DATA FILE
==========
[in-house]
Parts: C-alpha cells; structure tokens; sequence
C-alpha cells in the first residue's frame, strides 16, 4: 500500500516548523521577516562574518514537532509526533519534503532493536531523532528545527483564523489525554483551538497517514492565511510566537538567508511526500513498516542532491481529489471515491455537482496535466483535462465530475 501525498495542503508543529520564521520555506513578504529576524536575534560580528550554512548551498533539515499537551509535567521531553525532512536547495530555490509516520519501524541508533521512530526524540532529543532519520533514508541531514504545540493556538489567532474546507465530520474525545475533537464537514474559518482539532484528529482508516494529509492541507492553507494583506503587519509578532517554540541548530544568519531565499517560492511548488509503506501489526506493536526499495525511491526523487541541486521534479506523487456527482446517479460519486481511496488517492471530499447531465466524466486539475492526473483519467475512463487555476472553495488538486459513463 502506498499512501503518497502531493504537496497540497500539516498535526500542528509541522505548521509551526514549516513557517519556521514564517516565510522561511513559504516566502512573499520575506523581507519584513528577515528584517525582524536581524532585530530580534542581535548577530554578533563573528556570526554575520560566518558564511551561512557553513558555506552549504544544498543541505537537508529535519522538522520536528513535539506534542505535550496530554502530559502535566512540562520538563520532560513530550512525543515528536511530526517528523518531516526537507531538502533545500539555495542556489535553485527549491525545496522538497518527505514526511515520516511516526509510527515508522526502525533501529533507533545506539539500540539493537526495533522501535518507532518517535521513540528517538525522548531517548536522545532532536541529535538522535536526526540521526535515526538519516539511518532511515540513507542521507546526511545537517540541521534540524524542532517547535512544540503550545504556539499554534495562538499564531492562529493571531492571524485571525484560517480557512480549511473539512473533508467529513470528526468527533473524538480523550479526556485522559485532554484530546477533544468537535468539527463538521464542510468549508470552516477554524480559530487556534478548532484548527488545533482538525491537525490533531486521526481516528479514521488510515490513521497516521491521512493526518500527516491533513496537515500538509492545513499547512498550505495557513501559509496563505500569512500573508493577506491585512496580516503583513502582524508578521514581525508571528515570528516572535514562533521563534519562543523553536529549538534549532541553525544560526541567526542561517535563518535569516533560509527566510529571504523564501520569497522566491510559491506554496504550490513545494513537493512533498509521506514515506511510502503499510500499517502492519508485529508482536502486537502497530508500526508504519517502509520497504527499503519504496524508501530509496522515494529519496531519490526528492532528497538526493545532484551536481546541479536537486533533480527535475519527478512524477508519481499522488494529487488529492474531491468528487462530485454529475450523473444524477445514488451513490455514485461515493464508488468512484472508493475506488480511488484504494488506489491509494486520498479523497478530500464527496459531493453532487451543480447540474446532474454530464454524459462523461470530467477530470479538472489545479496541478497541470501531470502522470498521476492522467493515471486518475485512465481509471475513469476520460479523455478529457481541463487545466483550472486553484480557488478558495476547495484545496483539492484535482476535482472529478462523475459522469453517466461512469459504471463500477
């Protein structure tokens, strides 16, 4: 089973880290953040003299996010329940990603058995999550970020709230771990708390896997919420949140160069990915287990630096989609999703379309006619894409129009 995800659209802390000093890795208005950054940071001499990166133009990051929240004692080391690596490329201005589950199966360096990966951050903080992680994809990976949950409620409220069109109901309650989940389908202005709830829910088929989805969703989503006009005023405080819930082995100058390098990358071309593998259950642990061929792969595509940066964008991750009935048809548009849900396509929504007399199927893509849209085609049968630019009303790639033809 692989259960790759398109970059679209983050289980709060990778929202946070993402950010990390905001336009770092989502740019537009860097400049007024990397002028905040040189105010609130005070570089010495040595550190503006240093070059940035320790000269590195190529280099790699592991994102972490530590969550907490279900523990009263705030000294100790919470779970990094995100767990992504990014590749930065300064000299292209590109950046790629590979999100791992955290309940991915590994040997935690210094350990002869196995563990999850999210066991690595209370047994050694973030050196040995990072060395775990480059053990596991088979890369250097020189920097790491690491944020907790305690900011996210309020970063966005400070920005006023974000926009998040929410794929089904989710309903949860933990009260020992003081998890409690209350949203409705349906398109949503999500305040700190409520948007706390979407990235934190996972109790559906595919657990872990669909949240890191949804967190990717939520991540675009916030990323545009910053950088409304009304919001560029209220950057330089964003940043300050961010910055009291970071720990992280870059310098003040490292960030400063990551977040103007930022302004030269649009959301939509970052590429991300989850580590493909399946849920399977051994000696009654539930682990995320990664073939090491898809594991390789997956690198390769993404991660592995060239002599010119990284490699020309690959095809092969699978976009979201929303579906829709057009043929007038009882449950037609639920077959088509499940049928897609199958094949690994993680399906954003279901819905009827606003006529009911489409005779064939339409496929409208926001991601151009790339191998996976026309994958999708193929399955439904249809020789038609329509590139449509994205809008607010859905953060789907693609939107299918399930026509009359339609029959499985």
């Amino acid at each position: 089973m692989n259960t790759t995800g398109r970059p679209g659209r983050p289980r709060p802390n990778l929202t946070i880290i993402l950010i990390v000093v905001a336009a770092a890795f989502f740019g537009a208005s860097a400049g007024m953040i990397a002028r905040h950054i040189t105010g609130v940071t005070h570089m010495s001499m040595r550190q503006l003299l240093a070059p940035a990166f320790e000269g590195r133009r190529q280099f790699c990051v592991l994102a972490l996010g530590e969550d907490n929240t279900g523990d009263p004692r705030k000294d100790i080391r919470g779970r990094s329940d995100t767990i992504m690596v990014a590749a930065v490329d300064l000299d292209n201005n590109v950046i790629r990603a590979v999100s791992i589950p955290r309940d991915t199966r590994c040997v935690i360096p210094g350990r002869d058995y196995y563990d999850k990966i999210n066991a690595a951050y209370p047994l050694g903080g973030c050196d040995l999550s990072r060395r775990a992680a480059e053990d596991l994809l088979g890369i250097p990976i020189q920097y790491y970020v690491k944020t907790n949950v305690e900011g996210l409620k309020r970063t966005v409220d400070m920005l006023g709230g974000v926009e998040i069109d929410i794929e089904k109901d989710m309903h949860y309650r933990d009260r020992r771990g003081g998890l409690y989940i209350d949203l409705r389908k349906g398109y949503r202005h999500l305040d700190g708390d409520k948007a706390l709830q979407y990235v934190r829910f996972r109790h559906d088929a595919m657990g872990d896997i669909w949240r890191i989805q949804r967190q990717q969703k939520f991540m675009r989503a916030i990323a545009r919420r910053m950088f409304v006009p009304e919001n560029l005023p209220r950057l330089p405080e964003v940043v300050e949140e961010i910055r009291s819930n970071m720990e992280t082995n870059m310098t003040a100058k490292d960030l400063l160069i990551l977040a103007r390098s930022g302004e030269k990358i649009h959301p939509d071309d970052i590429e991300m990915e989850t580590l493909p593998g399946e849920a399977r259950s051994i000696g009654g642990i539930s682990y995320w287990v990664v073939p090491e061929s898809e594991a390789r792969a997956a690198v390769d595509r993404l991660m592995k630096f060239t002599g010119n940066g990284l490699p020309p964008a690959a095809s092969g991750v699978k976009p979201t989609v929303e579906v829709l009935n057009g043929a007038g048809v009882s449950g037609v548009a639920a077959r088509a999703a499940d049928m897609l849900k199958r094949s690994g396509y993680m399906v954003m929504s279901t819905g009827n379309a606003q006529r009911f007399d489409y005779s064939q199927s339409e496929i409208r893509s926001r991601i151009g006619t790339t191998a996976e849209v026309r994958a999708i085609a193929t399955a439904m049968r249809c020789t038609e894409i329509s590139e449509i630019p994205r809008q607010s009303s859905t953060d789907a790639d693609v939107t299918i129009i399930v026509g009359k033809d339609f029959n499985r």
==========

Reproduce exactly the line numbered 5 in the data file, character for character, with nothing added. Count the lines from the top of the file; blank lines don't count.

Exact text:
């Amino acid at each position: 089973m692989n259960t790759t995800g398109r970059p679209g659209r983050p289980r709060p802390n990778l929202t946070i880290i993402l950010i990390v000093v905001a336009a770092a890795f989502f740019g537009a208005s860097a400049g007024m953040i990397a002028r905040h950054i040189t105010g609130v940071t005070h570089m010495s001499m040595r550190q503006l003299l240093a070059p940035a990166f320790e000269g590195r133009r190529q280099f790699c990051v592991l994102a972490l996010g530590e969550d907490n929240t279900g523990d009263p004692r705030k000294d100790i080391r919470g779970r990094s329940d995100t767990i992504m690596v990014a590749a930065v490329d300064l000299d292209n201005n590109v950046i790629r990603a590979v999100s791992i589950p955290r309940d991915t199966r590994c040997v935690i360096p210094g350990r002869d058995y196995y563990d999850k990966i999210n066991a690595a951050y209370p047994l050694g903080g973030c050196d040995l999550s990072r060395r775990a992680a480059e053990d596991l994809l088979g890369i250097p990976i020189q920097y790491y970020v690491k944020t907790n949950v305690e900011g996210l409620k309020r970063t966005v409220d400070m920005l006023g709230g974000v926009e998040i069109d929410i794929e089904k109901d989710m309903h949860y309650r933990d009260r020992r771990g003081g998890l409690y989940i209350d949203l409705r389908k349906g398109y949503r202005h999500l305040d700190g708390d409520k948007a706390l709830q979407y990235v934190r829910f996972r109790h559906d088929a595919m657990g872990d896997i669909w949240r890191i989805q949804r967190q990717q969703k939520f991540m675009r989503a916030i990323a545009r919420r910053m950088f409304v006009p009304e919001n560029l005023p209220r950057l330089p405080e964003v940043v300050e949140e961010i910055r009291s819930n970071m720990e992280t082995n870059m310098t003040a100058k490292d960030l400063l160069i990551l977040a103007r390098s930022g302004e030269k990358i649009h959301p939509d071309d970052i590429e991300m990915e989850t580590l493909p593998g399946e849920a399977r259950s051994i000696g009654g642990i539930s682990y995320w287990v990664v073939p090491e061929s898809e594991a390789r792969a997956a690198v390769d595509r993404l991660m592995k630096f060239t002599g010119n940066g990284l490699p020309p964008a690959a095809s092969g991750v699978k976009p979201t989609v929303e579906v829709l009935n057009g043929a007038g048809v009882s449950g037609v548009a639920a077959r088509a999703a499940d049928m897609l849900k199958r094949s690994g396509y993680m399906v954003m929504s279901t819905g009827n379309a606003q006529r009911f007399d489409y005779s064939q199927s339409e496929i409208r893509s926001r991601i151009g006619t790339t191998a996976e849209v026309r994958a999708i085609a193929t399955a439904m049968r249809c020789t038609e894409i329509s590139e449509i630019p994205r809008q607010s009303s859905t953060d789907a790639d693609v939107t299918i129009i399930v026509g009359k033809d339609f029959n499985r």